Former Sprint Cup Series champion Brad Keselowski has taken on a new role in 2014, that of an Internet blogger.
Using his personal website as a platform to express his opinions, he shared a personal story of loss and victory, then explained what it means to be involved in an on-track rivalry following a run-in with Kurt Busch at Martinsville Speedway.
The often outspoken driver pointed out that while much has changed over the past decade in NASCAR, the schedule has largely remained the same.
"Why is the schedule so sacred?" he wrote in the blog. "Everything else has been cut, changed, chopped, and rebuilt. Why not that?"
Taking the Easter break to mull over the topic, Keselowski offered up his suggested changes, some of them very radical.
Keselowski’s schedule is 38 races and the All-Star Race, but his season would end with the Awards Ceremony in mid-October. Keselowski adds Iowa Speedway and Road Atlanta to the schedule, shuffles around the current schedule to group tracks in the same area together, and much more.
To start, Keselowski is a fan of kicking off the season with the Daytona 500 two weeks after the NFL Super Bowl. However, once the haulers roll out of Daytona Beach, Fla., he suggests the series hit tracks located near one another, starting with the West Coast.
Following Daytona, Keselowski suggests heading to Fontana, Phoenix and Sonoma before making the trip back to the East Coast. Keselowski believes this would allow drivers to hit more media outlets, teams could keep the majority of their equipment out there, and fans could travel along.
"It would also be good for the people that travel the NASCAR circuit," he wrote. "They could come along with us for the West Coast tour. We’d be like Grateful Dead, with people following us everywhere we went."
From Sonoma, Keselowski suggests the series heads to Homestead-Miami Speedway, traditionally the final race of the year. This would kick off a Southern stretch of races including Darlington, Martinsville, Bristol and Texas leading into the Easter break.
Coming off the first break, things remain fairly consistent with the schedule hitting Talladega, Richmond and Charlotte for the annual 600-miler. However, instead of the All-Star Race, he calls for another off week.
For what he calls the "Summer Stretch" of the season, Keselowski suggests NASCAR race twice a week.
"We’re just starting the first week of June when we get to this point," he wrote. "Kids are starting to get out of school. Summer is really starting to hit. Basketball and hockey are wrapping up. And we really have no competition at that point in time.
"To capitalize on that, we introduce the NASCAR Cup Series double header," he continued. "Wednesday nights, we race in prime time. Sundays, we race the same way we always do."
While the suggestion is a radical one, the former champ believes mid-week races would bring much more attention to the sport.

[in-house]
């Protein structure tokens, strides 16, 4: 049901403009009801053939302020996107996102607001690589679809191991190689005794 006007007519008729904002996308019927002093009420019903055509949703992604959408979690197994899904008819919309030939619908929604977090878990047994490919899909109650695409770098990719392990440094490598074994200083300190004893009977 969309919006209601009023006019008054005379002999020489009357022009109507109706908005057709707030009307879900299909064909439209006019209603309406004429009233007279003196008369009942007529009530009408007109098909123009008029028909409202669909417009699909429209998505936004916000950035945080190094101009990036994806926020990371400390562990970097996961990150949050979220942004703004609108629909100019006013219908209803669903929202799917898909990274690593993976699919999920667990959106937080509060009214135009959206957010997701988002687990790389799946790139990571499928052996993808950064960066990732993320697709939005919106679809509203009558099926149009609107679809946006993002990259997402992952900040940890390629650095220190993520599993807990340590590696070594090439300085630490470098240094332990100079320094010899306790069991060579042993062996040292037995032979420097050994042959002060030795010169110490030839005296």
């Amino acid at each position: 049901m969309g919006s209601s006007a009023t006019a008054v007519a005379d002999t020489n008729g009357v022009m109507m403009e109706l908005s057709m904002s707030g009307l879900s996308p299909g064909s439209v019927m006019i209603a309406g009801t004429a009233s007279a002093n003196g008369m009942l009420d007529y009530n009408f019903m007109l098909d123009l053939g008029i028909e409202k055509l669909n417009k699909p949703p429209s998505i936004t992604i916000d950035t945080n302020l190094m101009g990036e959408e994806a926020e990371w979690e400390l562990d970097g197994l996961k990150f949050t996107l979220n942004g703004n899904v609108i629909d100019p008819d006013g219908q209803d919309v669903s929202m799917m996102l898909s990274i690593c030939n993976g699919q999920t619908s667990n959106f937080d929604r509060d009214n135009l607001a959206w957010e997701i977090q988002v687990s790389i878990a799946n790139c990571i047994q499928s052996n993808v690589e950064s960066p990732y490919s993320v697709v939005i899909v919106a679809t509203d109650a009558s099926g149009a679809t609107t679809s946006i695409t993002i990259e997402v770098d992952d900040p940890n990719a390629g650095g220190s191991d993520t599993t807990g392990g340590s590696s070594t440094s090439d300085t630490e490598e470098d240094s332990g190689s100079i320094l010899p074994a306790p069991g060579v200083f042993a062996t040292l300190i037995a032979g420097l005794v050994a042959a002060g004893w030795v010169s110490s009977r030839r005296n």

In the middle of the double headers, Keselowski would give the "marquee races" at Daytona and Indianapolis their own race weeks. Then it’s back to two races a week until the Chase begins. During this stretch of double headers, Keselowski also suggests giving Iowa and Road Atlanta Sprint Cup Series dates.
Another change to the schedule would be moving the second Talladega race and making it the final race before the Chase.
"Right now, Talladega’s in the Chase, but it isn’t the greatest fit because it’s more of a wild-card race," he wrote. "The style of racing is really different and unique there. Making Talladega the last race of the regular season would take what makes the track special, and give it real meaning in the season. It would be an incredible opportunity for a daredevil driver and team combination to make one last-ditch effort to make the Chase."
Once the Chase starts, Keselowski suggests alternating doubleheaders and standalone races. Out of the Chase are Homestead and Talladega; in are Watkins Glen and Las Vegas Motor Speedway. Yet after the first nine races — which would take only six weeks — Keselowski would have the series run the All-Star Race before deciding the champion in Las Vegas.
"The All-Star Race, in my schedule comes at the end of the season, two weeks before the last and championship race," he wrote. "It changes venues every year, giving different parts of the country a chance to be the focal point of NASCAR for a week. If you’re a championship team and you want to take off, you don’t have to compete."
To keep the title contenders involved, Keselowski suggests the team that wins the All-Star Race would automatically earn the pole for the final championship race.
In concluding his blog, Keselowski reminded readers this schedule was nothing more than something from his "dream world," but encouraged fans to continue the discussion for the future of the sport.
"Again, putting the schedule together in reality is a lot harder than brainstorming it on your own, and a lot of outside factors come into play. But that is the fun of having your own blog, right?" he said. "I’d love to hear what you think of this. What do you think of some of these changes? And if you could put together your own ideal schedule, what would it look like? … Let’s get the discussion going. It’s the sport we love, and to me, it’s always good to try and think of ways to make it better."
So, what do you say fans? Do you like Keselowski’s suggestions? What changes would you make? While NASCAR is ultimately the deciding factor, the former champion has yet again stirred the base and brought some fresh thinking to the sport.